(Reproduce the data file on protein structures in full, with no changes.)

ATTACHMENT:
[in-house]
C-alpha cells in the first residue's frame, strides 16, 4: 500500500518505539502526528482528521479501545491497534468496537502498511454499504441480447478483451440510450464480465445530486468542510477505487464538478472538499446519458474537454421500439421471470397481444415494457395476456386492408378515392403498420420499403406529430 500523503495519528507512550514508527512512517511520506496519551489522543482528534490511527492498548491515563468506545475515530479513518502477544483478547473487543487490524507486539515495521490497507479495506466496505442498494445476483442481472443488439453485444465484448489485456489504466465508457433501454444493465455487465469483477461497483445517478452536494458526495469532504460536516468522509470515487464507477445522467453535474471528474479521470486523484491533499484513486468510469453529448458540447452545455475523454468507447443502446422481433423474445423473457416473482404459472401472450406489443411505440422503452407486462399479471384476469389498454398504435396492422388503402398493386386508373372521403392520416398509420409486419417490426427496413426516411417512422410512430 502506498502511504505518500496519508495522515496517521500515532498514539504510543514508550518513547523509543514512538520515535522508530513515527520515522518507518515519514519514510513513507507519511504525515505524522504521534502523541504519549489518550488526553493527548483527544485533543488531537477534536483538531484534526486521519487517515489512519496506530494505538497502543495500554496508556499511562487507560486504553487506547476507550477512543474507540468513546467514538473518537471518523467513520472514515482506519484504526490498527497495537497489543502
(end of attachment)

[in-house]
C-alpha cells in the first residue's frame, strides 16, 4: 500500500518505539502526528482528521479501545491497534468496537502498511454499504441480447478483451440510450464480465445530486468542510477505487464538478472538499446519458474537454421500439421471470397481444415494457395476456386492408378515392403498420420499403406529430 500523503495519528507512550514508527512512517511520506496519551489522543482528534490511527492498548491515563468506545475515530479513518502477544483478547473487543487490524507486539515495521490497507479495506466496505442498494445476483442481472443488439453485444465484448489485456489504466465508457433501454444493465455487465469483477461497483445517478452536494458526495469532504460536516468522509470515487464507477445522467453535474471528474479521470486523484491533499484513486468510469453529448458540447452545455475523454468507447443502446422481433423474445423473457416473482404459472401472450406489443411505440422503452407486462399479471384476469389498454398504435396492422388503402398493386386508373372521403392520416398509420409486419417490426427496413426516411417512422410512430 502506498502511504505518500496519508495522515496517521500515532498514539504510543514508550518513547523509543514512538520515535522508530513515527520515522518507518515519514519514510513513507507519511504525515505524522504521534502523541504519549489518550488526553493527548483527544485533543488531537477534536483538531484534526486521519487517515489512519496506530494505538497502543495500554496508556499511562487507560486504553487506547476507550477512543474507540468513546467514538473518537471518523467513520472514515482506519484504526490498527497495537497489543502